Builder Confidence Declines In April
April 17, 2006
Rising mortgage rates, continued affordability issues and subsiding demand from investors/speculators are prompting single-family home builders to adjust their perspectives on the new-home market, according to the National Association of Home Builders/Wells Fargo Housing Market Index (HMI) for April, released today. The HMI declined four points from a downwardly revised reading in the previous month to hit 50 for the latest report.
“Home builders definitely view this as something of a transition period, where demand from speculators is easing off and the market is heading to a more sustainable level of activity following the record-breaking performance of 2005,” said NAHB President David Pressly, a home builder from Statesville, N.C. “This process should help restore a healthier balance between supply and demand going forward.”
“With mortgage rates back up to the 6.5 percent range and serious affordability issues in the highest-priced markets, today’s HMI numbers are neither surprising nor alarming,” noted NAHB Chief Economist David Seiders. “Indeed, a reported reduction in home buying by investors/speculators in the market for new single-family homes is a positive development.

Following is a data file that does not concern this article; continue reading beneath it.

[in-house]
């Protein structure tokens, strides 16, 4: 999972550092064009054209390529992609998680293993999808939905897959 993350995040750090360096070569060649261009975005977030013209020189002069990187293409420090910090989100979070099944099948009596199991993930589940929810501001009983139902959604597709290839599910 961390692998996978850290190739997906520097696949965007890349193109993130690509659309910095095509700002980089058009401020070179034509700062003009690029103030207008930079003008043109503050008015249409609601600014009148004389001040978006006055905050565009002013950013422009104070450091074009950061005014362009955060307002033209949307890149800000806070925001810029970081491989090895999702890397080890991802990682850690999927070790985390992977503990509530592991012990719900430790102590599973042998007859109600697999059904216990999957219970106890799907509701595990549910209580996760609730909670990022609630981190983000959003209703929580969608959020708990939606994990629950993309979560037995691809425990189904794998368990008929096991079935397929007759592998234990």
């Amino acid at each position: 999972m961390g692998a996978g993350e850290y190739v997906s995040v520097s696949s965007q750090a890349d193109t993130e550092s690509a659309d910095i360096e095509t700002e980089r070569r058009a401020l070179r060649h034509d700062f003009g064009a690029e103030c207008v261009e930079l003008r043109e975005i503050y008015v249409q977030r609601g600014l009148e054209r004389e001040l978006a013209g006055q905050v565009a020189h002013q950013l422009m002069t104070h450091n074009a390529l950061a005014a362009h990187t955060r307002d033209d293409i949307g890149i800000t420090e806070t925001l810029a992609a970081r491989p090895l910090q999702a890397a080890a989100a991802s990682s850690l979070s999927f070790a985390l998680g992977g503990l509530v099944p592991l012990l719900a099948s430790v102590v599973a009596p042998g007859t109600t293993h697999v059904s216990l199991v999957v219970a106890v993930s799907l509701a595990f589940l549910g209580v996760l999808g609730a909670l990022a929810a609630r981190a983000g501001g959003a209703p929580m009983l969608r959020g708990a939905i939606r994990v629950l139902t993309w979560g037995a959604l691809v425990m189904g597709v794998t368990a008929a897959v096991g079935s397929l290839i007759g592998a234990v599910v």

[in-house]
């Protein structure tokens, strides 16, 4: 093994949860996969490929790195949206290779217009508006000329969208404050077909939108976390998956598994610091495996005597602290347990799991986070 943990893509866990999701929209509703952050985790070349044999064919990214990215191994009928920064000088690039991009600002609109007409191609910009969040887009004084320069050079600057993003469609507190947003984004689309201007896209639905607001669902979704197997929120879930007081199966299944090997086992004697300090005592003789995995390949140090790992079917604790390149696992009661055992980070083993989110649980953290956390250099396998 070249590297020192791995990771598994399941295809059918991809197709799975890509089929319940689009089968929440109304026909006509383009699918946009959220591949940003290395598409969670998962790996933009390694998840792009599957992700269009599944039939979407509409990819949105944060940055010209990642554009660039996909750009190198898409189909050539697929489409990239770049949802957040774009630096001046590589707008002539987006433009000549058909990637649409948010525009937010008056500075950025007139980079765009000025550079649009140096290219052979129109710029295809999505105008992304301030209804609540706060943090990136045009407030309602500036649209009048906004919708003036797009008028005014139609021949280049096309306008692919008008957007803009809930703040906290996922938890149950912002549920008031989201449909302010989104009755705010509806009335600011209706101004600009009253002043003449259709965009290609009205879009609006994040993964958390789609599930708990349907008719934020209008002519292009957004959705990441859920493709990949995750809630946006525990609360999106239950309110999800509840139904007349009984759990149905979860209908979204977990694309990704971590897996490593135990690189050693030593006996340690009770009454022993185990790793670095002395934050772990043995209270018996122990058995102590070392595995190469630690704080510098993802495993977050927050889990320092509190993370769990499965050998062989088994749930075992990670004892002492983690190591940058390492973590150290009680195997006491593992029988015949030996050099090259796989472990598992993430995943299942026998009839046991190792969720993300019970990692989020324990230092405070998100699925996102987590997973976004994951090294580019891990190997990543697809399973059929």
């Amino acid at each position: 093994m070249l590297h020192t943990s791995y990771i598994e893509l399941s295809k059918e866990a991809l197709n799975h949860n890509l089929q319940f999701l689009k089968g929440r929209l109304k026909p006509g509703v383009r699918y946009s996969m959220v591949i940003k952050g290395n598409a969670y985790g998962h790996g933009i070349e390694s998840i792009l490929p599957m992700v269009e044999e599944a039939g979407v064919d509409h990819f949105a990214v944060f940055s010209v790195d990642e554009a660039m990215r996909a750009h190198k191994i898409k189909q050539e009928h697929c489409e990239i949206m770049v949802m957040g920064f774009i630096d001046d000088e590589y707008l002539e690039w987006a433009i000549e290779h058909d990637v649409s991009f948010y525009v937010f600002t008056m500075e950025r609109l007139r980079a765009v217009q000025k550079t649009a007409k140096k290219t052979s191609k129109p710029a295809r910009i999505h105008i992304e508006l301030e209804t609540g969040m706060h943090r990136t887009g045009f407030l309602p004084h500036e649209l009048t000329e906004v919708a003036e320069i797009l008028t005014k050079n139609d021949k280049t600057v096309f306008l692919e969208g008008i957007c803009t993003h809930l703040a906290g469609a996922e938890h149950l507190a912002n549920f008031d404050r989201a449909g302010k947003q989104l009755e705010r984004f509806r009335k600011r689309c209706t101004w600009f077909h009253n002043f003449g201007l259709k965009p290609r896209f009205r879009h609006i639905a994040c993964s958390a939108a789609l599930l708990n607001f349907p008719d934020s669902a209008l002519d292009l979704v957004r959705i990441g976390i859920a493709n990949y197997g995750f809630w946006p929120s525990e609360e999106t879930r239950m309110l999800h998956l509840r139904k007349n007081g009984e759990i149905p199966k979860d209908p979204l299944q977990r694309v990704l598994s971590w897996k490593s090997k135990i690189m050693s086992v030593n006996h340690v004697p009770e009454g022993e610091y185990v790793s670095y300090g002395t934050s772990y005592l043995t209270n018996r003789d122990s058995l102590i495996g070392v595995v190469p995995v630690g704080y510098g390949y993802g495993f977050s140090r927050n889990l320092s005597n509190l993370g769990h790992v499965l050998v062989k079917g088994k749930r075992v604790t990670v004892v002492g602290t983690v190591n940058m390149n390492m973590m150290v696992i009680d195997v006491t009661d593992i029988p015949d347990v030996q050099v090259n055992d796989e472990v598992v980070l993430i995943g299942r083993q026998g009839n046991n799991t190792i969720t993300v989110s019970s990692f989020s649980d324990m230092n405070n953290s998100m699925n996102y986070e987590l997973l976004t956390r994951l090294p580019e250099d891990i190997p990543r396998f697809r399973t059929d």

Furthermore, we expect solid growth in employment and household income to essentially offset the minor increases in the interest-rate structure that we’re projecting for the balance of this year.”
Derived from a monthly survey that NAHB has been conducting for nearly 20 years, the NAHB/Wells Fargo HMI gauges builder perceptions of current single-family home sales and sales expectations for the next six months as “good,” “fair” or “poor.” The survey also asks builders to rate traffic of prospective buyers as either “high to very high,” “average” or “low to very low.” Scores for each component are then used to calculate a seasonally adjusted index where any number over 50 indicates that more builders view sales conditions as good than poor.
All three component indexes slipped this month, with the largest decline registered for current single-family sales. That component declined five points to 54 in April, while the component for sales expectations in the next six months was down four points to 58 and the component gauging traffic of prospective buyers declined a single point to 39.
Regionally, only builders in the West registered greater confidence in market conditions in April than in the previous month; there, a four-point gain to 70 partially offset a significant decline in March. Meanwhile, the HMI for the Northeast posted a seven-point decline to 49, the HMI for the South recorded a four-point decline to 55, and the HMI for the Midwest showed continued weakness in that region with a five-point decline to 32.
Source: NAHB/Wells Fargo Housing Market Index